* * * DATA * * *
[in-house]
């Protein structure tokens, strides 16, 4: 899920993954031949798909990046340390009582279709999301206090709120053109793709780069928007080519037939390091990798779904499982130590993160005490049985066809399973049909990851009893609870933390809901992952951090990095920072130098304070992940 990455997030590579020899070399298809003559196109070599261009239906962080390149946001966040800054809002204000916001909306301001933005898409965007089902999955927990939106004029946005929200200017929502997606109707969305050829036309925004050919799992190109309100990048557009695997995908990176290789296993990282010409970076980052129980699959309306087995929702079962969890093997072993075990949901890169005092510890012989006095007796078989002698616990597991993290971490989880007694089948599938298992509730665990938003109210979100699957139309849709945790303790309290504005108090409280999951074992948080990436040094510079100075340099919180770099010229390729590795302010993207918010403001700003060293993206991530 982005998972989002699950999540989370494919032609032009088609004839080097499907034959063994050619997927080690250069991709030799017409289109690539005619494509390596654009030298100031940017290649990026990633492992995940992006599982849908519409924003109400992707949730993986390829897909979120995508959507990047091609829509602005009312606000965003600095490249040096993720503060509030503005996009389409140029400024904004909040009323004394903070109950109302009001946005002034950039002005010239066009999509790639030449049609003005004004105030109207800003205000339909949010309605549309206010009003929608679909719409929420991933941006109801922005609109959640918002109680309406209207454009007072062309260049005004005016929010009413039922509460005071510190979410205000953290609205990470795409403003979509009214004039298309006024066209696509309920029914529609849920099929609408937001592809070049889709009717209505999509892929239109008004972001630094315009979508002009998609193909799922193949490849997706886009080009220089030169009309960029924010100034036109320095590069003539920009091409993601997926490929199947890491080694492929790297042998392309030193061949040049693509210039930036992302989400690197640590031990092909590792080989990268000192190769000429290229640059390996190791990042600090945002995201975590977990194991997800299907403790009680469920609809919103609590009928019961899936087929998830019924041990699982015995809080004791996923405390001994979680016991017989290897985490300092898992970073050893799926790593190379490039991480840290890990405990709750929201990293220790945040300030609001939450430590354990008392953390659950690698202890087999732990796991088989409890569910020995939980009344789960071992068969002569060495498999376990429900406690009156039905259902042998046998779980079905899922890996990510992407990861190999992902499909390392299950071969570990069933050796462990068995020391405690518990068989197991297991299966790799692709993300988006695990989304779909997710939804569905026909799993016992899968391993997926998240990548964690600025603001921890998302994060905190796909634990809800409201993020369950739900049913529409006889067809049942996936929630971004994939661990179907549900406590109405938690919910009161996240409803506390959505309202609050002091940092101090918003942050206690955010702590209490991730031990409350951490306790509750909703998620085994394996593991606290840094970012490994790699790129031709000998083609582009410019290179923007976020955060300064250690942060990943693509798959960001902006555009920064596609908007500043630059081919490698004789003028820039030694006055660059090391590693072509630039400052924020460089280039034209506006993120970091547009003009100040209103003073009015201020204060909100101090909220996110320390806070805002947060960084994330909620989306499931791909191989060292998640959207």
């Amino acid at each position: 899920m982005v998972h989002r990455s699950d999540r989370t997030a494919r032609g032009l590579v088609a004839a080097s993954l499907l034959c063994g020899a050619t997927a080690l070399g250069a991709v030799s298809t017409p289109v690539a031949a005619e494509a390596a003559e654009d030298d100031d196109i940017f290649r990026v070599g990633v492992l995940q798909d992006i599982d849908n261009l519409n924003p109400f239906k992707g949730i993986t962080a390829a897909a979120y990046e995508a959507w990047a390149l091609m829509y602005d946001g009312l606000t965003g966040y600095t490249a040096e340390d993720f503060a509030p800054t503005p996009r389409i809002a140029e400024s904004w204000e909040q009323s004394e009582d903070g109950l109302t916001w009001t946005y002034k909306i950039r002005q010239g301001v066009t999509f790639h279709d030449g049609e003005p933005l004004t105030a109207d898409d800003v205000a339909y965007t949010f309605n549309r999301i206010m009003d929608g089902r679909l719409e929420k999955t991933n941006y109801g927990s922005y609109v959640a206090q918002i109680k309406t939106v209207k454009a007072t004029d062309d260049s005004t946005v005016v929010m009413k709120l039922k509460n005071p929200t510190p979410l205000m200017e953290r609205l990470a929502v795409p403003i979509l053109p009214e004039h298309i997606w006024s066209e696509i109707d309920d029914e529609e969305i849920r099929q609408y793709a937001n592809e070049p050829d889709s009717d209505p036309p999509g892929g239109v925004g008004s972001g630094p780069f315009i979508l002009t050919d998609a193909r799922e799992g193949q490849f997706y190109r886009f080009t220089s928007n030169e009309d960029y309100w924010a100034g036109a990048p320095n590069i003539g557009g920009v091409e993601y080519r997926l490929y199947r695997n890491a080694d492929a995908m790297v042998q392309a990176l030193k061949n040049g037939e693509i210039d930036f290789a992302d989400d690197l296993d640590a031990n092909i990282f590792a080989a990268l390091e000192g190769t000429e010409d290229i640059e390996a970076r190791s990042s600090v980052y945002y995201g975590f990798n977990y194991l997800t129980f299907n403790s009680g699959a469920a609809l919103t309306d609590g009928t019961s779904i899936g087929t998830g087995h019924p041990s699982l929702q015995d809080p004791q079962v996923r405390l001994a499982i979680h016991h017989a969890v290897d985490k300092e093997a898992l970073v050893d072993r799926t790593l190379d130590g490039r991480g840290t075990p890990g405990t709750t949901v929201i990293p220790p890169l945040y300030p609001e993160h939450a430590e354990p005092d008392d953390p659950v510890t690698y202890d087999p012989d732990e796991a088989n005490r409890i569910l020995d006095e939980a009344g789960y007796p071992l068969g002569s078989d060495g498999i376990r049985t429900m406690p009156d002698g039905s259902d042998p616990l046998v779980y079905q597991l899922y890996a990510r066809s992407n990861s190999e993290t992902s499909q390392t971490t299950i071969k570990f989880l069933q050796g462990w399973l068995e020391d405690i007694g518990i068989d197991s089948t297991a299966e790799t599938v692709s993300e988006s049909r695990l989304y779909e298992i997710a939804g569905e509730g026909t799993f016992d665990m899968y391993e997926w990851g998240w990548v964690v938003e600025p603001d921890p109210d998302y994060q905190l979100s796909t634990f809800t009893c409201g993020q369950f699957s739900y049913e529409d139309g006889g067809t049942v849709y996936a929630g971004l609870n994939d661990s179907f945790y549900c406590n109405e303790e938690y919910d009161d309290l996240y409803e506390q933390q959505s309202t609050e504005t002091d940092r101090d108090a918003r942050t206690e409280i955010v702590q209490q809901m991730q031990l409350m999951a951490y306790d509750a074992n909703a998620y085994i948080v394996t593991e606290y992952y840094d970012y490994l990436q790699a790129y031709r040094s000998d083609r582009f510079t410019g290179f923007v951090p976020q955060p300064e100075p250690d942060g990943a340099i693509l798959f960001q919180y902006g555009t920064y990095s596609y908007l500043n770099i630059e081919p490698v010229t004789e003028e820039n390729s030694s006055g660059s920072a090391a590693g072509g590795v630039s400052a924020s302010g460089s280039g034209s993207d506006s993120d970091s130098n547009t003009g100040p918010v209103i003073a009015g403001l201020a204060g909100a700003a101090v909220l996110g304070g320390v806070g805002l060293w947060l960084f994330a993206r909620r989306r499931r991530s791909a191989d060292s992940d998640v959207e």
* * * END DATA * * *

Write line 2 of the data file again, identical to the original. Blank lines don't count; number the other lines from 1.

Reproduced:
């Protein structure tokens, strides 16, 4: 899920993954031949798909990046340390009582279709999301206090709120053109793709780069928007080519037939390091990798779904499982130590993160005490049985066809399973049909990851009893609870933390809901992952951090990095920072130098304070992940 990455997030590579020899070399298809003559196109070599261009239906962080390149946001966040800054809002204000916001909306301001933005898409965007089902999955927990939106004029946005929200200017929502997606109707969305050829036309925004050919799992190109309100990048557009695997995908990176290789296993990282010409970076980052129980699959309306087995929702079962969890093997072993075990949901890169005092510890012989006095007796078989002698616990597991993290971490989880007694089948599938298992509730665990938003109210979100699957139309849709945790303790309290504005108090409280999951074992948080990436040094510079100075340099919180770099010229390729590795302010993207918010403001700003060293993206991530 982005998972989002699950999540989370494919032609032009088609004839080097499907034959063994050619997927080690250069991709030799017409289109690539005619494509390596654009030298100031940017290649990026990633492992995940992006599982849908519409924003109400992707949730993986390829897909979120995508959507990047091609829509602005009312606000965003600095490249040096993720503060509030503005996009389409140029400024904004909040009323004394903070109950109302009001946005002034950039002005010239066009999509790639030449049609003005004004105030109207800003205000339909949010309605549309206010009003929608679909719409929420991933941006109801922005609109959640918002109680309406209207454009007072062309260049005004005016929010009413039922509460005071510190979410205000953290609205990470795409403003979509009214004039298309006024066209696509309920029914529609849920099929609408937001592809070049889709009717209505999509892929239109008004972001630094315009979508002009998609193909799922193949490849997706886009080009220089030169009309960029924010100034036109320095590069003539920009091409993601997926490929199947890491080694492929790297042998392309030193061949040049693509210039930036992302989400690197640590031990092909590792080989990268000192190769000429290229640059390996190791990042600090945002995201975590977990194991997800299907403790009680469920609809919103609590009928019961899936087929998830019924041990699982015995809080004791996923405390001994979680016991017989290897985490300092898992970073050893799926790593190379490039991480840290890990405990709750929201990293220790945040300030609001939450430590354990008392953390659950690698202890087999732990796991088989409890569910020995939980009344789960071992068969002569060495498999376990429900406690009156039905259902042998046998779980079905899922890996990510992407990861190999992902499909390392299950071969570990069933050796462990068995020391405690518990068989197991297991299966790799692709993300988006695990989304779909997710939804569905026909799993016992899968391993997926998240990548964690600025603001921890998302994060905190796909634990809800409201993020369950739900049913529409006889067809049942996936929630971004994939661990179907549900406590109405938690919910009161996240409803506390959505309202609050002091940092101090918003942050206690955010702590209490991730031990409350951490306790509750909703998620085994394996593991606290840094970012490994790699790129031709000998083609582009410019290179923007976020955060300064250690942060990943693509798959960001902006555009920064596609908007500043630059081919490698004789003028820039030694006055660059090391590693072509630039400052924020460089280039034209506006993120970091547009003009100040209103003073009015201020204060909100101090909220996110320390806070805002947060960084994330909620989306499931791909191989060292998640959207």